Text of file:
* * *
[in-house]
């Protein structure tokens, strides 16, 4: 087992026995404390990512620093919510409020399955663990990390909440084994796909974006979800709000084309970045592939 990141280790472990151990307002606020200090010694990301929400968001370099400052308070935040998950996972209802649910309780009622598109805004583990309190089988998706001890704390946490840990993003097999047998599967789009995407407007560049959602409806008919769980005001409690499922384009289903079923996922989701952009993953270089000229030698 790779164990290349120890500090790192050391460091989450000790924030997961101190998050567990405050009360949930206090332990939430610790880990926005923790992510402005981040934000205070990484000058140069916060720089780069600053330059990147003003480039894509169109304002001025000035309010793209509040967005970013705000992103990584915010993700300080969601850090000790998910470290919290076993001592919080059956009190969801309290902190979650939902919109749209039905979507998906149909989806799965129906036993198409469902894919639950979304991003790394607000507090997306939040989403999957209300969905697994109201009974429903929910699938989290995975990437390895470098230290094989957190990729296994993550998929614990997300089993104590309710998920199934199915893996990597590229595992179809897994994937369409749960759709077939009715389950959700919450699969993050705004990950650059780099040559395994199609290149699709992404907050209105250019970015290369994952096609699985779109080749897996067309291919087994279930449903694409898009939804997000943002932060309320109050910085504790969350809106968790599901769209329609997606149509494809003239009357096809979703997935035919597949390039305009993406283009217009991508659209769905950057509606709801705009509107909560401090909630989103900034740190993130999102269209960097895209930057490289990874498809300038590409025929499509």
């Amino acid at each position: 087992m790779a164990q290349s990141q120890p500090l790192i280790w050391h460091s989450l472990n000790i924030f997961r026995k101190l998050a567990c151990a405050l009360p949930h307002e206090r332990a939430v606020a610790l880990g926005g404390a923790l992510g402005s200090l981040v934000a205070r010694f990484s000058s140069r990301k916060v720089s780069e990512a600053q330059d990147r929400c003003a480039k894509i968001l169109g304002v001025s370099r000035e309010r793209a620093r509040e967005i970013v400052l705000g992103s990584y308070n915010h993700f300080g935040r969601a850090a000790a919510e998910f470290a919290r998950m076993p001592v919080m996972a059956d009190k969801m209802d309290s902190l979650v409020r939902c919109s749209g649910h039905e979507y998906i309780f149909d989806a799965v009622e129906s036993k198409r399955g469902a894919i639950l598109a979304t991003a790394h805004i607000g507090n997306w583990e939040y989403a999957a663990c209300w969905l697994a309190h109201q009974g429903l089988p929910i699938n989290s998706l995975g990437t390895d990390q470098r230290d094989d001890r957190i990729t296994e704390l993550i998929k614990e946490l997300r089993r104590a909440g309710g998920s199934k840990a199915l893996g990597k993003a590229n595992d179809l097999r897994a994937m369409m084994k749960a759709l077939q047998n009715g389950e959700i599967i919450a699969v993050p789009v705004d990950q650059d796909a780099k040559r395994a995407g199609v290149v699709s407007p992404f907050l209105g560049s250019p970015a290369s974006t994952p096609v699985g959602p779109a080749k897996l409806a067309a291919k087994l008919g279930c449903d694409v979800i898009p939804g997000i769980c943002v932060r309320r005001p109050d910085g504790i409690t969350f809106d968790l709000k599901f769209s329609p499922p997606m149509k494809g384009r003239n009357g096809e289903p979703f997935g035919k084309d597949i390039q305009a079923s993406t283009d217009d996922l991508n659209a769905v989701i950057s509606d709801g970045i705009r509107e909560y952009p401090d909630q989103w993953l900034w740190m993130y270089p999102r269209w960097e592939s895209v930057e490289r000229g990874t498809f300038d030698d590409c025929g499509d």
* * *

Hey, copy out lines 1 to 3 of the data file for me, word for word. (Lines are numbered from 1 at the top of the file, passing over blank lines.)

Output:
[in-house]
């Protein structure tokens, strides 16, 4: 087992026995404390990512620093919510409020399955663990990390909440084994796909974006979800709000084309970045592939 990141280790472990151990307002606020200090010694990301929400968001370099400052308070935040998950996972209802649910309780009622598109805004583990309190089988998706001890704390946490840990993003097999047998599967789009995407407007560049959602409806008919769980005001409690499922384009289903079923996922989701952009993953270089000229030698 790779164990290349120890500090790192050391460091989450000790924030997961101190998050567990405050009360949930206090332990939430610790880990926005923790992510402005981040934000205070990484000058140069916060720089780069600053330059990147003003480039894509169109304002001025000035309010793209509040967005970013705000992103990584915010993700300080969601850090000790998910470290919290076993001592919080059956009190969801309290902190979650939902919109749209039905979507998906149909989806799965129906036993198409469902894919639950979304991003790394607000507090997306939040989403999957209300969905697994109201009974429903929910699938989290995975990437390895470098230290094989957190990729296994993550998929614990997300089993104590309710998920199934199915893996990597590229595992179809897994994937369409749960759709077939009715389950959700919450699969993050705004990950650059780099040559395994199609290149699709992404907050209105250019970015290369994952096609699985779109080749897996067309291919087994279930449903694409898009939804997000943002932060309320109050910085504790969350809106968790599901769209329609997606149509494809003239009357096809979703997935035919597949390039305009993406283009217009991508659209769905950057509606709801705009509107909560401090909630989103900034740190993130999102269209960097895209930057490289990874498809300038590409025929499509």
């Amino acid at each position: 087992m790779a164990q290349s990141q120890p500090l790192i280790w050391h460091s989450l472990n000790i924030f997961r026995k101190l998050a567990c151990a405050l009360p949930h307002e206090r332990a939430v606020a610790l880990g926005g404390a923790l992510g402005s200090l981040v934000a205070r010694f990484s000058s140069r990301k916060v720089s780069e990512a600053q330059d990147r929400c003003a480039k894509i968001l169109g304002v001025s370099r000035e309010r793209a620093r509040e967005i970013v400052l705000g992103s990584y308070n915010h993700f300080g935040r969601a850090a000790a919510e998910f470290a919290r998950m076993p001592v919080m996972a059956d009190k969801m209802d309290s902190l979650v409020r939902c919109s749209g649910h039905e979507y998906i309780f149909d989806a799965v009622e129906s036993k198409r399955g469902a894919i639950l598109a979304t991003a790394h805004i607000g507090n997306w583990e939040y989403a999957a663990c209300w969905l697994a309190h109201q009974g429903l089988p929910i699938n989290s998706l995975g990437t390895d990390q470098r230290d094989d001890r957190i990729t296994e704390l993550i998929k614990e946490l997300r089993r104590a909440g309710g998920s199934k840990a199915l893996g990597k993003a590229n595992d179809l097999r897994a994937m369409m084994k749960a759709l077939q047998n009715g389950e959700i599967i919450a699969v993050p789009v705004d990950q650059d796909a780099k040559r395994a995407g199609v290149v699709s407007p992404f907050l209105g560049s250019p970015a290369s974006t994952p096609v699985g959602p779109a080749k897996l409806a067309a291919k087994l008919g279930c449903d694409v979800i898009p939804g997000i769980c943002v932060r309320r005001p109050d910085g504790i409690t969350f809106d968790l709000k599901f769209s329609p499922p997606m149509k494809g384009r003239n009357g096809e289903p979703f997935g035919k084309d597949i390039q305009a079923s993406t283009d217009d996922l991508n659209a769905v989701i950057s509606d709801g970045i705009r509107e909560y952009p401090d909630q989103w993953l900034w740190m993130y270089p999102r269209w960097e592939s895209v930057e490289r000229g990874t498809f300038d030698d590409c025929g499509d």